The Four Totally Bad Bear Recoveries: Where Is Today's Market?
This article was originally written by Doug Short. From 2016-2022, it was improved upon and updated by Jill Mislinski. Starting in January 2023, AP Charts pages will be maintained by Jennifer Nash at Advisor Perspectives/VettaFi.
In response to a standing request, here is an updated comparison of four major secular bear markets. The numbers are through the December 30, 2022 close.
This chart series features an overlay of the Four Bad Bears in U.S. history since the equity market peak in 1929. They are:
- The Crash of 1929, which eventually ushered in the Great Depression,
- The Oil Embargo of 1973, which was followed by a vicious bout of stagflation,
- The Tech Bubble crash and,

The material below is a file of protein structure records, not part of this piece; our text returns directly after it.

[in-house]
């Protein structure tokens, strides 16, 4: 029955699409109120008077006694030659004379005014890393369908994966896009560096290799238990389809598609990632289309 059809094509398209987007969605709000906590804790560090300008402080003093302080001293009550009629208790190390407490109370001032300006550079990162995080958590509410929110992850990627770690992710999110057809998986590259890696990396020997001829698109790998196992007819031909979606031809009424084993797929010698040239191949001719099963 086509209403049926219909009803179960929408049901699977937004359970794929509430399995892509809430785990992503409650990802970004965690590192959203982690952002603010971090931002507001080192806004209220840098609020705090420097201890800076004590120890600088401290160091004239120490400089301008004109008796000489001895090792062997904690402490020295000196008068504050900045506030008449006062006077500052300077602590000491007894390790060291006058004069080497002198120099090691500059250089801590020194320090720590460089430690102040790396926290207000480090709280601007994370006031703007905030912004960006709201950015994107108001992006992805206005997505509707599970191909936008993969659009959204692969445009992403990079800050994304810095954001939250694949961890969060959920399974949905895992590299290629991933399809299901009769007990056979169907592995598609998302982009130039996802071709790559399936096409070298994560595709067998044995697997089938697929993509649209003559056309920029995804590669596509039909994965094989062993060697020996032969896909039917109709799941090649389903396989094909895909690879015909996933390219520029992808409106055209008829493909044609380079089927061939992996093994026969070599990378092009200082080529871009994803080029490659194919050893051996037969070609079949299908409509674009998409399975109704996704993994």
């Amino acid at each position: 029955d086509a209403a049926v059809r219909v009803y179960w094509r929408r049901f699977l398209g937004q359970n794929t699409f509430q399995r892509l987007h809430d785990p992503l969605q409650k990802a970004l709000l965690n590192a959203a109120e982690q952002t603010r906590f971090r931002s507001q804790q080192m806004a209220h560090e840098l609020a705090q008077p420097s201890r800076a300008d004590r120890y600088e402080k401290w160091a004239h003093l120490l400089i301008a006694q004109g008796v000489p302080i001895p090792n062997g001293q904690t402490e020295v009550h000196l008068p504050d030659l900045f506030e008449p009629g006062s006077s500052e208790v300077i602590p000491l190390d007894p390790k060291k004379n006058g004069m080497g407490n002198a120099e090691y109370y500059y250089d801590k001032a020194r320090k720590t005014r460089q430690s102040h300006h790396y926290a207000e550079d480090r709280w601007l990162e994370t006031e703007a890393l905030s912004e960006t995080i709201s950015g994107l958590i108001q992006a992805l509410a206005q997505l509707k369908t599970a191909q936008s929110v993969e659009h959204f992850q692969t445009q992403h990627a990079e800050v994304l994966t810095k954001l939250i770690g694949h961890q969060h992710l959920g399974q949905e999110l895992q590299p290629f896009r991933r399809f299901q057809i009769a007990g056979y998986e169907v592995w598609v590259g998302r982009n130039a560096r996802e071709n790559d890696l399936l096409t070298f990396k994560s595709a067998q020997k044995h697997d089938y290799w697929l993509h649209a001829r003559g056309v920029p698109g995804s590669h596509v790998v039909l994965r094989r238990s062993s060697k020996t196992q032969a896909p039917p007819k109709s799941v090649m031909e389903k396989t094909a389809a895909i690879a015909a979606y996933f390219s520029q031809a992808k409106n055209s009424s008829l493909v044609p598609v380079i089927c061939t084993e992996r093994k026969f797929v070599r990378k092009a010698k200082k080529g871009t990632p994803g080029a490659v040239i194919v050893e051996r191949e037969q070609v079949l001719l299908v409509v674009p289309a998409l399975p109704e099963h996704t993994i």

- The Financial Crisis following the record high in October 2007.
The series includes four versions of the overlay: nominal, real (inflation-adjusted), total return with dividends reinvested and real total return. The starting point is the aligned peaks prior to the four epic declines. We've used an interval of 252 days for the x-axis as it is roughly the number of market days in a calendar year.
The first chart shows the price, excluding dividends for these four historic declines and their aftermath. We are now 3,835 market days from the 2007 peak in the S&P 500.
When we adjust for inflation, the gap between our current recovery and the other three widens, thanks to exceptionally low inflation in recent years.
Nominal Total Returns
Now let's look at a total return comparison with dividends reinvested. The 1973 Oil Embargo Bear recovery is the top performer, up 370.7%. The 2007 crisis recovery is inches away in second place, up 228.4%.